Mobile phones of hospital workers: a potential reservoir for the transmission of pathogenic bacteria

*[1]Bissong, M. E. A., and [2]Moukou, M.

1Department of Biomedical Sciences, University of Bamenda, P. O. Box 39, Bambili, Cameroon

2Department of Medical Laboratory Science, University of Bamenda, P. O. Box 39, Bambili, Cameroon *Correspondence to: [email protected]; +237675301641

Abstract:

Background: Mobile phones are increasingly associated with the transmission of pathogenic microbial agents. In the clinical setting where there is usually high exposure to pathogens, these devices may serve as vehicles for the transmission/spread of pathogens. This study determined the prevalence of bacterial contamination of mobile phones of health workers and the predisposing factors, in order to ascertain the risk of transmission of pathogenic bacteria through mobile phones.

Methodology: This study was carried out in a private medical center at Mbouda, Cameroon, involving 78 health workers including health professionals (nurses, physicians, laboratory scientists) and hospital support workers (cleaners, cashiers and security guards), recruited by convenient sampling. Sterile swab sticks moistened with physiological saline were used to swab about three quarter of the surface of each phone. The swabs were cultured on MacConkey and Mannitol Salt agar plates which were incubated aerobically at 37oC for 24 hours, while Chocolate agar plate was incubated in a candle extinction jar for microaerophilic condition. The isolates were identified using standard biochemical tests including catalase, coagulase, and the analytical profile index (API) system. Data were analyzed using the Statistical Package for Social Sciences (SPSS) version 20.0.

Results: Mobile phones of 75 of the 78 (96.2%) health workers were contaminated, with highest contamination rates for the phones of laboratory scientists (100%, 12/12), followed by support staff (98.9%, 13/14), nurses (97.7%, 43/44) and physicians (87.3%, 7/8), but the difference in contamination rates was not statistically significant (p=0.349). A total of 112 bacteria belonging to 12 genera were isolated, with predominance of Staphylococcus aureus (31.3%, n=35), Micrococcus spp (30.4%, n=34), coagulase negative staphylococci (10.7%, n=12) and Pseudomonas spp (5.4%, n=6). The laboratory (18.8%, 21/112) and medical wards (16.1%, 18/112) had the highest bacterial contamination of mobile phones (p=0.041), and more bacterial species were isolated from smartphones (68.8%, n=77/112) than keypad phones (31.2%, n=35/112) (p=0.032). There was no significant difference between phone contamination rates and the practice of hand hygiene or decontamination of work surfaces (p>0.05).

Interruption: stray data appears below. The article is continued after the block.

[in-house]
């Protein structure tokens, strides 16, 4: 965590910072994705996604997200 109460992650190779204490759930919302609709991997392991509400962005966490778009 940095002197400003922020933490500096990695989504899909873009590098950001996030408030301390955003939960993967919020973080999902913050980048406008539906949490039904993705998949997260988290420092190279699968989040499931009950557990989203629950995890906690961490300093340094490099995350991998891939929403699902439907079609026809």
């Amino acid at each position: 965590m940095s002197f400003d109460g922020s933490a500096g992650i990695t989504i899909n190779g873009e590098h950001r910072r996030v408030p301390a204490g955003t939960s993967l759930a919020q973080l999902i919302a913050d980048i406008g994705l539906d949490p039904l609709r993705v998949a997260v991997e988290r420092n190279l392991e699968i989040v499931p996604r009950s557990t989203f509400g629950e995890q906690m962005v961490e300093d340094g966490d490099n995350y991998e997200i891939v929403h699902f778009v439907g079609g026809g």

Conclusion: The presence of potentially pathogenic bacteria on cell phones of health-care workers emphasizes the role of fomites in the transmission of infectious diseases. Consequently, good hand hygiene and decontamination practices are encouraged among health workers in order to limit the spread of hospital-acquired infections.

Keywords: mobile phones, bacterial contamination, hospital workers, risk factors, nosocomial infections

Received Dec 29, 2021; Revised Mar 28, 2022; Accepted Apr 01, 2022

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Mobile phones of hospital workers: a potential reservoir for the transmission of pathogenic bacteria